the change of mentality of the tourist himself, which already calls for more sustainable facilities, as the spearhead for the modification of strategies in the sector. In addition, says Luis Campos, "we are against criminalizing tourism but progress must be made in sustainability."

In a community with eight different islands, it is impossible to find a single recipe, says Iñaki Lavandera, who does consider it necessary to establish a “resilient territory”. Barragan insists that
"Equally there should be no limit to growth, but the rate at which it grows."

Archive image of the Parliament of the Canary Islands. / arcadio suarez

A “calm” debate that starts in September

"Listen a lot" and make decisions "that will not be easy." In this spirit, the political groups will sit in the new commission of the Parliament of the Canary Islands that will analyze the demographic challenge in the archipelago.

The spokesmen for the Socialist Party, Iñaki Lavandera; from the Canarian Coalition, José Miguel Barragán; and from Nueva Canarias, Luis Campos, agree that a "deep analysis" must be carried out to address this matter and they trust that it will be carried out in a "calm", "mature" manner and in which the "partisan interests"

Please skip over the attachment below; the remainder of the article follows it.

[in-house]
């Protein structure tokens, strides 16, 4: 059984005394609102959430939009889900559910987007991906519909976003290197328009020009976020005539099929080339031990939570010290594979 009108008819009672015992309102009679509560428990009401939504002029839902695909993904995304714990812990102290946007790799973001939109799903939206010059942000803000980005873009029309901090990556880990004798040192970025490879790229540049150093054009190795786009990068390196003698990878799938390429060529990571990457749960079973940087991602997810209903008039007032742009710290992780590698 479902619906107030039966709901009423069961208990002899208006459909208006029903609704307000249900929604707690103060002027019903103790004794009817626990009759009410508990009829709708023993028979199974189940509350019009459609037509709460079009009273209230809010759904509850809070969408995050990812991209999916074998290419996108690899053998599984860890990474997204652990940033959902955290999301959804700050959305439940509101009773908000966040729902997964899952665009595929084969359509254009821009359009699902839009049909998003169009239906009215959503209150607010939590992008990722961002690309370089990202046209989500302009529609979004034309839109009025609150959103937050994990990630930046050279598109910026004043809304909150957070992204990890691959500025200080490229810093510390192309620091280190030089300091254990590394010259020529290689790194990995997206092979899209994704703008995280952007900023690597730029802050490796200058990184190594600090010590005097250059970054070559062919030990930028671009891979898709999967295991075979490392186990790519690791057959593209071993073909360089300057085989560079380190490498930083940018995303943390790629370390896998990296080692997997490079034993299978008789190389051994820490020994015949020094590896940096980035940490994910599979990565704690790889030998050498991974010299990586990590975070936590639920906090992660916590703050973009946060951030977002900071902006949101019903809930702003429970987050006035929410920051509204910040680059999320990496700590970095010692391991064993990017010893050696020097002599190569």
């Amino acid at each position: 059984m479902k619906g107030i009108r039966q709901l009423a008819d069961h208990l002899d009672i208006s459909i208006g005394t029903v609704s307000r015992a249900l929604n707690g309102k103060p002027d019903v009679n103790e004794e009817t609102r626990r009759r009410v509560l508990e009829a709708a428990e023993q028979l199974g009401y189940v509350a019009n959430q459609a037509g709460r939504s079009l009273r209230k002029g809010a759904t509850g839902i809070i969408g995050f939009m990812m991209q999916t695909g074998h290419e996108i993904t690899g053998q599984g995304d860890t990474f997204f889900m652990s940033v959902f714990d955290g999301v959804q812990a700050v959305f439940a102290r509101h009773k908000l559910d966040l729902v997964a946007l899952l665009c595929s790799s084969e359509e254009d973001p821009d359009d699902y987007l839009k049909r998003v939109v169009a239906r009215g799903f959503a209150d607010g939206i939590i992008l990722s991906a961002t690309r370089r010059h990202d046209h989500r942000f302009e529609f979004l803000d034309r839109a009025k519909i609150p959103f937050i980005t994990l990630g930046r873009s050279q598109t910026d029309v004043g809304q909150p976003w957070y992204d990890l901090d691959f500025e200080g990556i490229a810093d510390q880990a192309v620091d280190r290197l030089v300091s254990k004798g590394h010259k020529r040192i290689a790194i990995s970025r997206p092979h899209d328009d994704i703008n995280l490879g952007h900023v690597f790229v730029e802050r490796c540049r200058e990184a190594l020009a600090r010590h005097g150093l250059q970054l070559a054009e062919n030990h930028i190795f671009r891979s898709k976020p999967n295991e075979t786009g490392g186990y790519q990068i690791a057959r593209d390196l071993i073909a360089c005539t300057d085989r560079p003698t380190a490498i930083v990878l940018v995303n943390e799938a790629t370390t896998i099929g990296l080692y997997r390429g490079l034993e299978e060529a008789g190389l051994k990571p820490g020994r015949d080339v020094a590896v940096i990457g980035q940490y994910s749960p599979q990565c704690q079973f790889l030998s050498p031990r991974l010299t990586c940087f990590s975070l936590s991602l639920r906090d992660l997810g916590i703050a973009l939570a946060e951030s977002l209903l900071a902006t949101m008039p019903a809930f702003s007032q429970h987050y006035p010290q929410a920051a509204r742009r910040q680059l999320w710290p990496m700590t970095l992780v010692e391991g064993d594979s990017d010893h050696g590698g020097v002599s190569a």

In addition, Barragán hopes that the proximity of the electoral period "does not contribute to taking the debate out of context." The stagnation or loss of population of the green islands -La Palma, La Gomera and El Hierro-, the growth experienced by Fuerteventura and Lanzarote or the situation of Gran Canaria and Tenerife, which concentrate a significant part of their population in the metropolitan areas They will be at the heart of the debate.

This new commission, recently approved with the support of all the groups present in the Parliament of the Canary Islands, will probably be constituted next July but will not start working until after the summer.

According to the three spokespersons consulted, the results could be, “at the earliest”, before the Chamber is dissolved for the next elections in May 2023. “Developing the conclusions of the commission will be up to the political leaders of the next term .